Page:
The University of Minnesota has issued a warning about the spread of Soybean Cyst Nematode in the Red River Valley.
In 2004, 2005 and 2006 SCN was found in soil samples from Clay and Wilkin counties, in Minnesota and Richland and Cass counties in North Dakota.
SCN will likely spread quickly through the Red River Valley, says James Kurle, U of M plant pathologist.
One reason is spring flooding. The infested fields in Clay and Wilkin counties are located near tributaries of the Red River. Flood waters will carry SCN over a wide area.
Potato and sugarbeet production in the Red River Valley will likely spread SCN, too. SCN is most often distributed throughout the movement of residual soil on tillage and harvest equipment. Sugar beet and potato production practices necessitate the movement of equipment from field to field. In addition, the practice of mingling "tare" soil accumulated from many different fields, and then returning this soil to different fields increases the risk of moving SCN from infested to uninfested fields.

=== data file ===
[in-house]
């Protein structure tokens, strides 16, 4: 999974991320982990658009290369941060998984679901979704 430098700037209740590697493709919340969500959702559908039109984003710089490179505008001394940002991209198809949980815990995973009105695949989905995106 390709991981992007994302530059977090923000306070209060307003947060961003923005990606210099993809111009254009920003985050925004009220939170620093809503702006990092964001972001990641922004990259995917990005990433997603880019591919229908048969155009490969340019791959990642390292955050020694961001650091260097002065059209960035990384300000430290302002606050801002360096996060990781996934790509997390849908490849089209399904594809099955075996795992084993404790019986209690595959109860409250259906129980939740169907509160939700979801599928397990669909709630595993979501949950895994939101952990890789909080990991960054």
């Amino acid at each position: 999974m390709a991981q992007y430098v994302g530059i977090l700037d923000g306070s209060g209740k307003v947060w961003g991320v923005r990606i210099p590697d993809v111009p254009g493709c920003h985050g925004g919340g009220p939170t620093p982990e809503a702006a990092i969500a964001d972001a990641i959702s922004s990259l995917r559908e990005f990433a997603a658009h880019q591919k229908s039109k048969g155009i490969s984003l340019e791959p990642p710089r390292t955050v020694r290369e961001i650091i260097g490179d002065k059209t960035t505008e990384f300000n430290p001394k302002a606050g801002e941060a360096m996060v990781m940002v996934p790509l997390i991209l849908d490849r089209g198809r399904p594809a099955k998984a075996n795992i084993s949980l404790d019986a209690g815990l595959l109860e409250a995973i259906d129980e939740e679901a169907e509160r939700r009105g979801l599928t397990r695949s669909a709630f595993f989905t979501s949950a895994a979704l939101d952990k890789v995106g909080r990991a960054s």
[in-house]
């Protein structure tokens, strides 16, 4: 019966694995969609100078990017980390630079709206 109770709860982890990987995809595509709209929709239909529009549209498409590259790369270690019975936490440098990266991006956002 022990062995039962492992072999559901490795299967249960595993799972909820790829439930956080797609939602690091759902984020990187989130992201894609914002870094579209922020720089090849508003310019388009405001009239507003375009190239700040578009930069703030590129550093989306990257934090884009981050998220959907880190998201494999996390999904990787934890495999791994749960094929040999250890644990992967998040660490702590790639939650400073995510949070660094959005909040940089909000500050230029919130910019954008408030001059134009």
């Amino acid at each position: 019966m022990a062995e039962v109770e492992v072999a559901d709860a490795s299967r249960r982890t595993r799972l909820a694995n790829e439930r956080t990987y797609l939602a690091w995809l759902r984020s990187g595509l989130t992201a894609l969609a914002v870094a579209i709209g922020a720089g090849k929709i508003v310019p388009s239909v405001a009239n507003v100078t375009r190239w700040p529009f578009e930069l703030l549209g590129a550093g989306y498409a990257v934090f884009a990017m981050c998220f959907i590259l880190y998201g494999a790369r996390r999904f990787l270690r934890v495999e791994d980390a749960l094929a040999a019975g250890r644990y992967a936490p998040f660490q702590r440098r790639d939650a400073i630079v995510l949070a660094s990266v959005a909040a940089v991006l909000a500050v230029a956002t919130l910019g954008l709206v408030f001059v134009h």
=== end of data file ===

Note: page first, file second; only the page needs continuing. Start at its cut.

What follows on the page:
Continuous planting of susceptible soybean varieties or other susceptible crops, such as dry beans, which are common in the Red River Valley, will also accelerate the SCN buildup.
There is a very limited number of resistant soybean varieties available in early maturity groups.
SCN populations can increase as rapidly on some kidney bean varieties as they can on susceptible soybeans. Other classes of dry beans support significant SCN populations, too.
SCN can significantly reduce soybean yields, sometimes resulting is losses of up more than 30%.
To learn more, and for tips on how to slow the spread of SCN see the Web site, www.extension.umn.edu/cropenews/2007/07MNCN12.htm